Mothers, fathers, and the crisis of newborn intensive care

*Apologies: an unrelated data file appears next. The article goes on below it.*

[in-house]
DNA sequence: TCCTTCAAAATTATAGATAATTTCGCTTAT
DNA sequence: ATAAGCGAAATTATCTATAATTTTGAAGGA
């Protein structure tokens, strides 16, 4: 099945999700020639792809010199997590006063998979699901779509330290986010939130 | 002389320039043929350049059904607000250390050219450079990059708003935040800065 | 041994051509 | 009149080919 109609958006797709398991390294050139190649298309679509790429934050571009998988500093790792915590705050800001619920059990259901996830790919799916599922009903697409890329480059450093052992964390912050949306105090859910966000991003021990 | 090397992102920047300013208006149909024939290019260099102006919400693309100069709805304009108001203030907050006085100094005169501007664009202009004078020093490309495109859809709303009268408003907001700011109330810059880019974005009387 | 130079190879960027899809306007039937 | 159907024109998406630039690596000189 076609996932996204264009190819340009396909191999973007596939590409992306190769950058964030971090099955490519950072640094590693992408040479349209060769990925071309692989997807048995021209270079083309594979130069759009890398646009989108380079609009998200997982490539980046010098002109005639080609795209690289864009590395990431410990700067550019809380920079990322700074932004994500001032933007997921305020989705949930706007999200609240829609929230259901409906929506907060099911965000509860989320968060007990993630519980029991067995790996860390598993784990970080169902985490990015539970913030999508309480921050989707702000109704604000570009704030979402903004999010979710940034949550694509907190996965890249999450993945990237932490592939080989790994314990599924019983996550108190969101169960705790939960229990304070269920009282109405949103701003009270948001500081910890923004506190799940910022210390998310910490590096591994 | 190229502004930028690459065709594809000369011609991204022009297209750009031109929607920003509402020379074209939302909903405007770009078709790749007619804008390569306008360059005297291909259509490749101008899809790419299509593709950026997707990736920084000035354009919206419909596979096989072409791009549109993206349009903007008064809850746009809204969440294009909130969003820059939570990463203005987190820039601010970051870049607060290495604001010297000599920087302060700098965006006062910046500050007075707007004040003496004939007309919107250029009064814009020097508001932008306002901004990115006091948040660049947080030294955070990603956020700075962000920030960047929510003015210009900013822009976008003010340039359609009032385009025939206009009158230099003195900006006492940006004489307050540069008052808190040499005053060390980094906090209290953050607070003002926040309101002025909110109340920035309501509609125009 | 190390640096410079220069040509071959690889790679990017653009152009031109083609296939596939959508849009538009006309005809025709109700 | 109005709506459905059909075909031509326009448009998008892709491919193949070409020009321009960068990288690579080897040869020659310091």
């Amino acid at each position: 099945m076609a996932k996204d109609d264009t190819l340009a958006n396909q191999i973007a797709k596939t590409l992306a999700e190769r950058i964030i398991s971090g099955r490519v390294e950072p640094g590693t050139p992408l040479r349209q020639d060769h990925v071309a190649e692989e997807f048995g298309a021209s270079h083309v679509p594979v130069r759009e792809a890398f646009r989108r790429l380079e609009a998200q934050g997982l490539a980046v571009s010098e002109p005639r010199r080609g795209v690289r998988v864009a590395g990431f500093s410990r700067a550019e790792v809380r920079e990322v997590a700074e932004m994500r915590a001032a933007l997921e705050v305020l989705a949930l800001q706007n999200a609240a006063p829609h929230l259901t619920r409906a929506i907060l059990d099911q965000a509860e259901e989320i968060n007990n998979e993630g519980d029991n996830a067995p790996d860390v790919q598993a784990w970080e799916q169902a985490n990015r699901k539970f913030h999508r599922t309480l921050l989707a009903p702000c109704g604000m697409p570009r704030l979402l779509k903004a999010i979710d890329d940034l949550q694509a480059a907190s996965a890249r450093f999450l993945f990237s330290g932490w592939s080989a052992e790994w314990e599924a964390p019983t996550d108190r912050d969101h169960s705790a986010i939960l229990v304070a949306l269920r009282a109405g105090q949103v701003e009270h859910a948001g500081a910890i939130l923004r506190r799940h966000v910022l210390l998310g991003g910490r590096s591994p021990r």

At hospital discharge of their infant from a newborn intensive care unit, 50 mothers and fathers were interviewed and completed questionnaires. There were significant within-couple correlations for appraisals of the harm that ensued from this crisis, perceptions of personal control over the infant's recovery, and expectations about the infant's future health and development. Mothers perceived more personal control, mobilized more social support, and used more escapist coping strategies than did fathers. Mothers and fathers exhibited different patterns of relations between their own coping strategies and emotional well-being. But, neither the coping strategies used by one's spouse nor differences between spouses in the use of individual coping strategies correlated with emotional well-being. Analysis of parents' perceived differences between their own and their partner's coping strategies suggested the possibility of mutually helpful, complementary strategies of coping with this problem.